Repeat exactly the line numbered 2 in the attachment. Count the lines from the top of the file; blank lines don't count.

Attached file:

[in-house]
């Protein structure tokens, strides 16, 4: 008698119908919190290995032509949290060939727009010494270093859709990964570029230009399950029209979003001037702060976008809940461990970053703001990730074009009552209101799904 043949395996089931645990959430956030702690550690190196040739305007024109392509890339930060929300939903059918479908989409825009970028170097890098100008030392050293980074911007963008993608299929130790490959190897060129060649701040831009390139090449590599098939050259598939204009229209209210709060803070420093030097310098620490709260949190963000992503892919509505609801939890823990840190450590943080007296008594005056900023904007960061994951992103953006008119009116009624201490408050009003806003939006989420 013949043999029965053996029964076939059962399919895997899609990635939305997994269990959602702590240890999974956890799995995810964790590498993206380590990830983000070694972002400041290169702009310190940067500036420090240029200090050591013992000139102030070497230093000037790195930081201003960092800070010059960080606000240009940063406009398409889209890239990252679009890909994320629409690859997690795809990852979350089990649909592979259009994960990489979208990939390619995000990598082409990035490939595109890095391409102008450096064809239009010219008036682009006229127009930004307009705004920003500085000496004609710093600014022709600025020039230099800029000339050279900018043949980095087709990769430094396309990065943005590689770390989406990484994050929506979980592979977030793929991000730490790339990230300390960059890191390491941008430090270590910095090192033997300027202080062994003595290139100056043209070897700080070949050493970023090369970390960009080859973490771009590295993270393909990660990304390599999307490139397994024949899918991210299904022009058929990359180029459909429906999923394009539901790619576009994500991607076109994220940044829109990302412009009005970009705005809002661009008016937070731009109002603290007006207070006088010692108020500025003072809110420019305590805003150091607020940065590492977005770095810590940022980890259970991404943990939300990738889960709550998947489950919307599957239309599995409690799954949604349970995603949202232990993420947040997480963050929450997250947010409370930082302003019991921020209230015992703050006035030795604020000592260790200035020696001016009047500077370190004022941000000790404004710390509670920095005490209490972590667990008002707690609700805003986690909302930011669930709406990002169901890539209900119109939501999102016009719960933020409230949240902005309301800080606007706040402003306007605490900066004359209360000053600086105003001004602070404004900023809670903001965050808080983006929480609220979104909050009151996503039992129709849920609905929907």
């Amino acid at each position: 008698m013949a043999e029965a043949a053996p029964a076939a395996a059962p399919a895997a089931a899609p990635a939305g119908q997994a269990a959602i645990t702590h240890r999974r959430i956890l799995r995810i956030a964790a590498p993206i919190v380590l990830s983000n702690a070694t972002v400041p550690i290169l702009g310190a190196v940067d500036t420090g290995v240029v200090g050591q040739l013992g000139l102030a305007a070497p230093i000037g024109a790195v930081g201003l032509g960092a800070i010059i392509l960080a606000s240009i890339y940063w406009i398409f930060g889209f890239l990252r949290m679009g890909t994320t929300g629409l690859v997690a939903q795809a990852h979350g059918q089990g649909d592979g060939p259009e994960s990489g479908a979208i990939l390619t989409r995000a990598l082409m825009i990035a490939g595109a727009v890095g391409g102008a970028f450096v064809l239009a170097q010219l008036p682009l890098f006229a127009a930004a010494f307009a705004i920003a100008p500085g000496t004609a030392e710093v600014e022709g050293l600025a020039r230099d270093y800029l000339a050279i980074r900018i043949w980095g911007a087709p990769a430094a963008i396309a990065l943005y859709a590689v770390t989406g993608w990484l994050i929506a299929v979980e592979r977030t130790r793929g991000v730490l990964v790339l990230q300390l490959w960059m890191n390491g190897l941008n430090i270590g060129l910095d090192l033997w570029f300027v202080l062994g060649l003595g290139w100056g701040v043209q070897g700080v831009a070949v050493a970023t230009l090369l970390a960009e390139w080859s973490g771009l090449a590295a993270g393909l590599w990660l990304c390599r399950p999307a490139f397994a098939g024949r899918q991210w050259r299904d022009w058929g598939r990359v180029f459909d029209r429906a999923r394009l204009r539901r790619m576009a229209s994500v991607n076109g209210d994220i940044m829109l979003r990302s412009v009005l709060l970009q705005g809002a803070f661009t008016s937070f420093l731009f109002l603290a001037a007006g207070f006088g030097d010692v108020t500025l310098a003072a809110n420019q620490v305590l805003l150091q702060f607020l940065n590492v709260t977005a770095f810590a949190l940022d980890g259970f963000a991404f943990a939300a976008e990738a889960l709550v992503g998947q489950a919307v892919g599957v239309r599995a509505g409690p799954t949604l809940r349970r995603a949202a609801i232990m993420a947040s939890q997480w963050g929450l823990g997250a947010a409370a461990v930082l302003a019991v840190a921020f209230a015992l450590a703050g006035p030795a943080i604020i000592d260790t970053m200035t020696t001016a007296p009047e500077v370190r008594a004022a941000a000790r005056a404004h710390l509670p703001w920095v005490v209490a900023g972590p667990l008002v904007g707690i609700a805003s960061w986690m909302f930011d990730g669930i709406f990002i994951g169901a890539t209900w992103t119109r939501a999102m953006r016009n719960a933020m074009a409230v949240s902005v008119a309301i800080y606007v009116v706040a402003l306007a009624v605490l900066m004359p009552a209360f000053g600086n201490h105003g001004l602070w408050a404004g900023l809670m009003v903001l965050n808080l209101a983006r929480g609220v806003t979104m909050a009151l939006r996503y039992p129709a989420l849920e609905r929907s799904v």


């Protein structure tokens, strides 16, 4: 008698119908919190290995032509949290060939727009010494270093859709990964570029230009399950029209979003001037702060976008809940461990970053703001990730074009009552209101799904 043949395996089931645990959430956030702690550690190196040739305007024109392509890339930060929300939903059918479908989409825009970028170097890098100008030392050293980074911007963008993608299929130790490959190897060129060649701040831009390139090449590599098939050259598939204009229209209210709060803070420093030097310098620490709260949190963000992503892919509505609801939890823990840190450590943080007296008594005056900023904007960061994951992103953006008119009116009624201490408050009003806003939006989420 013949043999029965053996029964076939059962399919895997899609990635939305997994269990959602702590240890999974956890799995995810964790590498993206380590990830983000070694972002400041290169702009310190940067500036420090240029200090050591013992000139102030070497230093000037790195930081201003960092800070010059960080606000240009940063406009398409889209890239990252679009890909994320629409690859997690795809990852979350089990649909592979259009994960990489979208990939390619995000990598082409990035490939595109890095391409102008450096064809239009010219008036682009006229127009930004307009705004920003500085000496004609710093600014022709600025020039230099800029000339050279900018043949980095087709990769430094396309990065943005590689770390989406990484994050929506979980592979977030793929991000730490790339990230300390960059890191390491941008430090270590910095090192033997300027202080062994003595290139100056043209070897700080070949050493970023090369970390960009080859973490771009590295993270393909990660990304390599999307490139397994024949899918991210299904022009058929990359180029459909429906999923394009539901790619576009994500991607076109994220940044829109990302412009009005970009705005809002661009008016937070731009109002603290007006207070006088010692108020500025003072809110420019305590805003150091607020940065590492977005770095810590940022980890259970991404943990939300990738889960709550998947489950919307599957239309599995409690799954949604349970995603949202232990993420947040997480963050929450997250947010409370930082302003019991921020209230015992703050006035030795604020000592260790200035020696001016009047500077370190004022941000000790404004710390509670920095005490209490972590667990008002707690609700805003986690909302930011669930709406990002169901890539209900119109939501999102016009719960933020409230949240902005309301800080606007706040402003306007605490900066004359209360000053600086105003001004602070404004900023809670903001965050808080983006929480609220979104909050009151996503039992129709849920609905929907």